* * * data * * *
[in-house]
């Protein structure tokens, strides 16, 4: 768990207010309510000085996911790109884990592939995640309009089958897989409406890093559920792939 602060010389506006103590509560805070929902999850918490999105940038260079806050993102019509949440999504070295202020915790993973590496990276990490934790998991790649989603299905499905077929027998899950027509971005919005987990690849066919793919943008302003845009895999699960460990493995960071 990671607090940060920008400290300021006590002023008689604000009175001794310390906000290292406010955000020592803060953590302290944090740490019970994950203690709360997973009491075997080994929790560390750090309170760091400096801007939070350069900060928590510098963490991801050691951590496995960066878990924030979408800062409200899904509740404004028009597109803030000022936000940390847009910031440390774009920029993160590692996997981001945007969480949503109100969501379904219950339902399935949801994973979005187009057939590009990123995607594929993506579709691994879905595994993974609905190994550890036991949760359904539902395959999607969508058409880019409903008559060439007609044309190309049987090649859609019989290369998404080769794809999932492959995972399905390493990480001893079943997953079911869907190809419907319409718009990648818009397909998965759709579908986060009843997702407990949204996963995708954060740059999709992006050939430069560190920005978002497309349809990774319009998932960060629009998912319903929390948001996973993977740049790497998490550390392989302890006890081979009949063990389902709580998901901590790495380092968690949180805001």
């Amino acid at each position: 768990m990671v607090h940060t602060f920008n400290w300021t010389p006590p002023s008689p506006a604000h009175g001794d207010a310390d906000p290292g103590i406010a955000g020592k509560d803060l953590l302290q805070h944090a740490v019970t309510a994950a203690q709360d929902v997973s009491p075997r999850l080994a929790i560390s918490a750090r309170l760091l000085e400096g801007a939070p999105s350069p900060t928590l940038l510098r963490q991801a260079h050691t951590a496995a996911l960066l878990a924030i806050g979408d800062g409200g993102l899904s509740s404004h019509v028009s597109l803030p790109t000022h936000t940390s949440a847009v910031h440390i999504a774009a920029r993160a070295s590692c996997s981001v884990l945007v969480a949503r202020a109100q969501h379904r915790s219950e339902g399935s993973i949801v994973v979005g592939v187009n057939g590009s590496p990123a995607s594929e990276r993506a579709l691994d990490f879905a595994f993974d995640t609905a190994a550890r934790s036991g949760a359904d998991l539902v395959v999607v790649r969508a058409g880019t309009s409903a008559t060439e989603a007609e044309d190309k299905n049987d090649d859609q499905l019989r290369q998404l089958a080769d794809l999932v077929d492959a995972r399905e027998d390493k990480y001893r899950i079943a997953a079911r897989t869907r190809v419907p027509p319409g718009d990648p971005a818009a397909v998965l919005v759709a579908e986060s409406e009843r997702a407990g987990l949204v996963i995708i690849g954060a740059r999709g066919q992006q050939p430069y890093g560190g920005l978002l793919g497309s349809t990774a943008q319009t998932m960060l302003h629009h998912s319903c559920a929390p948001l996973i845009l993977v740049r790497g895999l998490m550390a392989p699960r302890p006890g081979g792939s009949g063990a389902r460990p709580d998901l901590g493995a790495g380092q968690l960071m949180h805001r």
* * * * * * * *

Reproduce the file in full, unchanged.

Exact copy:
[in-house]
């Protein structure tokens, strides 16, 4: 768990207010309510000085996911790109884990592939995640309009089958897989409406890093559920792939 602060010389506006103590509560805070929902999850918490999105940038260079806050993102019509949440999504070295202020915790993973590496990276990490934790998991790649989603299905499905077929027998899950027509971005919005987990690849066919793919943008302003845009895999699960460990493995960071 990671607090940060920008400290300021006590002023008689604000009175001794310390906000290292406010955000020592803060953590302290944090740490019970994950203690709360997973009491075997080994929790560390750090309170760091400096801007939070350069900060928590510098963490991801050691951590496995960066878990924030979408800062409200899904509740404004028009597109803030000022936000940390847009910031440390774009920029993160590692996997981001945007969480949503109100969501379904219950339902399935949801994973979005187009057939590009990123995607594929993506579709691994879905595994993974609905190994550890036991949760359904539902395959999607969508058409880019409903008559060439007609044309190309049987090649859609019989290369998404080769794809999932492959995972399905390493990480001893079943997953079911869907190809419907319409718009990648818009397909998965759709579908986060009843997702407990949204996963995708954060740059999709992006050939430069560190920005978002497309349809990774319009998932960060629009998912319903929390948001996973993977740049790497998490550390392989302890006890081979009949063990389902709580998901901590790495380092968690949180805001």
């Amino acid at each position: 768990m990671v607090h940060t602060f920008n400290w300021t010389p006590p002023s008689p506006a604000h009175g001794d207010a310390d906000p290292g103590i406010a955000g020592k509560d803060l953590l302290q805070h944090a740490v019970t309510a994950a203690q709360d929902v997973s009491p075997r999850l080994a929790i560390s918490a750090r309170l760091l000085e400096g801007a939070p999105s350069p900060t928590l940038l510098r963490q991801a260079h050691t951590a496995a996911l960066l878990a924030i806050g979408d800062g409200g993102l899904s509740s404004h019509v028009s597109l803030p790109t000022h936000t940390s949440a847009v910031h440390i999504a774009a920029r993160a070295s590692c996997s981001v884990l945007v969480a949503r202020a109100q969501h379904r915790s219950e339902g399935s993973i949801v994973v979005g592939v187009n057939g590009s590496p990123a995607s594929e990276r993506a579709l691994d990490f879905a595994f993974d995640t609905a190994a550890r934790s036991g949760a359904d998991l539902v395959v999607v790649r969508a058409g880019t309009s409903a008559t060439e989603a007609e044309d190309k299905n049987d090649d859609q499905l019989r290369q998404l089958a080769d794809l999932v077929d492959a995972r399905e027998d390493k990480y001893r899950i079943a997953a079911r897989t869907r190809v419907p027509p319409g718009d990648p971005a818009a397909v998965l919005v759709a579908e986060s409406e009843r997702a407990g987990l949204v996963i995708i690849g954060a740059r999709g066919q992006q050939p430069y890093g560190g920005l978002l793919g497309s349809t990774a943008q319009t998932m960060l302003h629009h998912s319903c559920a929390p948001l996973i845009l993977v740049r790497g895999l998490m550390a392989p699960r302890p006890g081979g792939s009949g063990a389902r460990p709580d998901l901590g493995a790495g380092q968690l960071m949180h805001r």